Real Estate Notebook: Pandora expands; City population booms

Pandora Media Inc. will put its Southeast headquarters in Midtown’s Campanile building, where it will add at least 250 software development and engineering jobs.

The move follows the online music streaming company’s announcement in January that it would shift operations from its West Coast headquarters to Atlanta, creating about $45 million in savings.

Pandora will occupy the 14th and 15th floors of the 21-story former BellSouth Corp. headquarters building at Peachtree and 14th streets.

Dewberry Group, led by the former Georgia Tech quarterback turned real estate investor John Dewberry, bought the building a little more than eight years ago for just $35 million when it was mostly empty.

The 14th and 15th floors haven’t been occupied since BellSouth used the building more than a decade ago. Pandora should finish moving into the space by March of next year.

The 50,000-square-foot lease with Pandora is the largest office deal at Campanile since Dewberry formed a new venture with longtime Atlanta developer Jim Meyer, one of Atlanta’s most respected developers.

Top priorities for the partnership were leasing-up the tower and adding substantial street-level retail on Peachtree Street.

The project is being designed by Smallwood Reynolds Stewart, Stewart.

The infusion of more tech jobs at 14th and Peachtree should add more street life to an already busy section of Midtown, which is surrounded by many of the neighborhood’s tallest office towers and Piedmont Park. Next door, Colony Square is seeing an overhaul that will include 225,000 square feet of retail space and 59,000 square feet of offices, along with a new food hall and movie theater.

The projects have given an added boost to leasing activity. “It’s been very strong,” Meyer said. “We’ve had up to 900,000 square feet of tenants touring the building in the past 60 days.”

Pandora has been working on a lease with the Campanile owners since early this summer.

In May, representatives of the company said it chose Atlanta over Salt Lake City for the new operations hub.

Pandora will invest $6 million in the Atlanta office, but the eventual number of jobs could exceed the 250 officially announced. “It could far surpass that,” Seth Martindale, with CBRE Inc. consulting, said earlier this year during an appearance before the Fulton County Development Authority.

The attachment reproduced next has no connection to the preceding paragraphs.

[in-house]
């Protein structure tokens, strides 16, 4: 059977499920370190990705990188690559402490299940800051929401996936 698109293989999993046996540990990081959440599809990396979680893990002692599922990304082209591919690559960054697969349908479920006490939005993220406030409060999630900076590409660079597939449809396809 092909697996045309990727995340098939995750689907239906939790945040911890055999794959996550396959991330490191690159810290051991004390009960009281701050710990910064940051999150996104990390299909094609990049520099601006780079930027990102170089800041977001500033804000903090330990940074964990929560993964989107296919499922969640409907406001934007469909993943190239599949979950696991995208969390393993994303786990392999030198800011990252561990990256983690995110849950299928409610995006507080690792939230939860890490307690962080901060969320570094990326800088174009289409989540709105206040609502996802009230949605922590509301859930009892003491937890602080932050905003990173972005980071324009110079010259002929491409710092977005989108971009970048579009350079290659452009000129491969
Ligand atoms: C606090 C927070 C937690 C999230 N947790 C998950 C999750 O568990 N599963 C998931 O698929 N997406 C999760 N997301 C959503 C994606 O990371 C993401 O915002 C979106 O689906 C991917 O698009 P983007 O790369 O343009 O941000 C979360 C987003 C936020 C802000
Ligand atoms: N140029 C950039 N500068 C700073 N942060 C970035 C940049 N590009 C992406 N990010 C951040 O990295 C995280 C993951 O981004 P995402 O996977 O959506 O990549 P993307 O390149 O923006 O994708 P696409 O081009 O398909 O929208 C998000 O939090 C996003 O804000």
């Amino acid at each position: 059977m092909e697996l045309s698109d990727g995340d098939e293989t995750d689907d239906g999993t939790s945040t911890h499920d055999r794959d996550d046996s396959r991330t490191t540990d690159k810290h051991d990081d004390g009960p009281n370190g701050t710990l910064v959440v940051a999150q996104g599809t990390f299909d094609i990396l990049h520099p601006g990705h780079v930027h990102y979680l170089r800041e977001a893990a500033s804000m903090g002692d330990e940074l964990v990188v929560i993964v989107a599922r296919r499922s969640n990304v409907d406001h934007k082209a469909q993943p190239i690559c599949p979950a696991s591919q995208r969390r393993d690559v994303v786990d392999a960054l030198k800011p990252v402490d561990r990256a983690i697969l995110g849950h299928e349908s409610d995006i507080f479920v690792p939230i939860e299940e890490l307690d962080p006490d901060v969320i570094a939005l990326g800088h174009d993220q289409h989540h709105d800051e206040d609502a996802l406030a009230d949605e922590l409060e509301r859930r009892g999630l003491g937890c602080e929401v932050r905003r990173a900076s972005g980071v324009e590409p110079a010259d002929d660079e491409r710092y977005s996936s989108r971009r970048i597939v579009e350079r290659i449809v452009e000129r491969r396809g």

CBRE’s Sam Holmes, John Shlesinger, and Paul Holmes represented Pandora in lease negotiations. Dewberry Group’s Campanile was represented by the Capital Real Estate Group’s John Thornton and Bennett Gottlieb. Development services were provided by Atlantic Capital’s Meyer and Chad Meyer.

Atlanta population surges

The city of Atlanta added 10,100 residents over the past year, the largest single population increase since the Great Recession ended.

In newly released estimates from Atlanta Regional Commission, the city’s population now stands at 459,600. That’s up from 439,600 residents in 2016 and 420,003 in 2010, when the city’s economy was seeing lingering effects from the steepest national economic slowdown since the Great Depression.

The city was responsible for 57 percent of Fulton County’s overall population growth last year. Fulton added more people than any other county in the region.

It marks a dramatic shift of population trends. Atlanta grew at an average rate of just 240 new residents per year from 1990 to 2010, according to ARC. Since 2010, it’s added 4,950 residents annually, a growth rate that is fueling demand for thousands of new apartments built in neighborhoods such as Buckhead, Midtown and Old Fourth Ward.

Those numbers will also inform the debate about expanding transportation options inside the city and balancing economic growth with preserving historic neighborhoods and housing equity.

The data reflects changes in development patterns over the past several years, with new office towers in walkable urban environments such as Technology Square, along the Beltline, next to MARTA train stations, and in intown neighborhoods such as West Midtown.

In its newly released numbers, ARC took a snapshot of population trends from April 2017 to April 2018.

In that span, the 10-county Atlanta region (which does not include fast-growing Forsyth County) grew to 4.55 million people, gaining 75,800 residents. It was the second largest single year over the past decade. Between 2016 and 2017, the 10-county region grew by 78,300.

Over the past year, Fulton County added 17,570 residents, most in the Atlanta region. Its population stands at just over 1 million. Gwinnett added 16,700 residents, (910,700 total population) DeKalb 10,630 (744,530) and Cobb 8,000 (758,300).

Residential development remains robust, with 24,500 new residential building permits issued in the 10-county region last year.

However, that’s down 2,500 permits from the previous year. Permit activity across the 10-county region is slower than pre-recession levels.

Real Talk, a collection of local real estate briefs

American Landmark Apartments has purchased a large Southeast portfolio that includes multiple properties in Atlanta.

American Landmark paid $274.2 million for apartment properties in Atlanta, Orlando, Fla., Raleigh, N.C., Charlotte, N.C., and Charleston, S.C. Combined, the projects included 1,863 units.

In Atlanta, the portfolio includes Arbor Terrace and Summerset.

Shea Campbell, Kevin Kempf, Ashish Cholia, Colleen Hendrix and Phil Brosseau with CBRE represented the undisclosed seller.

South College has completed a 37,830-square-foot lease for its first Atlanta campus.

South College will occupy nearly 40 percent of a nearly 100,000-square-foot building at 2500 Century Parkway Northeast.

The Atlanta location will be the school’s fourth campus in the Southeast.

Newmark Knight Frank senior managing director Aaron Sommer and managing director Beau Odom represented the tenant.

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